This expansive centre presents a public face for an esteemed private school. It invites the community, reveals the learning activities of students and expresses a collaborative experience. 

A series of variously glazed and linked pavilions run adjacent to a main thoroughfare and extend the existing heritage listed 19th century blue stone elevation to embody our central design idea of a transparent campus wall. Our design creates a new campus entry, consolidates the school’s library facilities and provides supporting lecture theatre and seminar rooms that create a learning focused campus centre. 

This building is open to its surrounding environment, exposing the process of learning to the community whilst establishing visual and physical connection to the existing campus buildings, adjacent park and gardens, and an enormous historic elm tree. By contrast, the western most end is abstract and monumental, a solid but delicately detailed brick facade that symbolizes the collection of books it encloses.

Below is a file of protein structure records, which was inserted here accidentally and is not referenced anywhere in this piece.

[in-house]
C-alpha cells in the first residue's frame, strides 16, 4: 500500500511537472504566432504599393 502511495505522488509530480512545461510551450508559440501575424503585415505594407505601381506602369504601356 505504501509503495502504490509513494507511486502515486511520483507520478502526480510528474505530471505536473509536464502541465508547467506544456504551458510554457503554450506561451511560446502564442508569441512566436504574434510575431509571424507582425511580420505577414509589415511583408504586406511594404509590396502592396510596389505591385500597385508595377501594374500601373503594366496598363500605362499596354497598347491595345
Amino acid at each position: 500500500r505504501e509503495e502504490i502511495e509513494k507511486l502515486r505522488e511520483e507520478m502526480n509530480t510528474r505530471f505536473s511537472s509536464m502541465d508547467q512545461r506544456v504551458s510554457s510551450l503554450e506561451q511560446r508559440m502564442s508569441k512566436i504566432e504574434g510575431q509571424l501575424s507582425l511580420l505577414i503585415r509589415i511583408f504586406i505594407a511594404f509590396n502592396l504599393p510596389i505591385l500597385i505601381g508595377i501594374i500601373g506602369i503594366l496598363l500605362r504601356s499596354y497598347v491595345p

Behind this edge building, an auditorium is pulled out from the plan so that the roof for this space becomes an external amphitheatre – a sporting pavilion – that faces onto one of the ovals. Inside the main library building and against the glazed facade, a massive linear plank shifts alignment and size to become seating and desks, group learning zones and then a new collections area. Revealing the learning environment, these series of choreographed activities transform the building threshold to become dynamic and permeable. This building curates a journey of learning and discovery revealing the architecture and the surrounds to both the students and community alike. 

To download the full article and interview click here

Register your email address (above right) to receive email notifications for future GlassTalks articles – or visit to sign up to our monthly E-Vision bulletin. 

Photography by Peter Hyatt.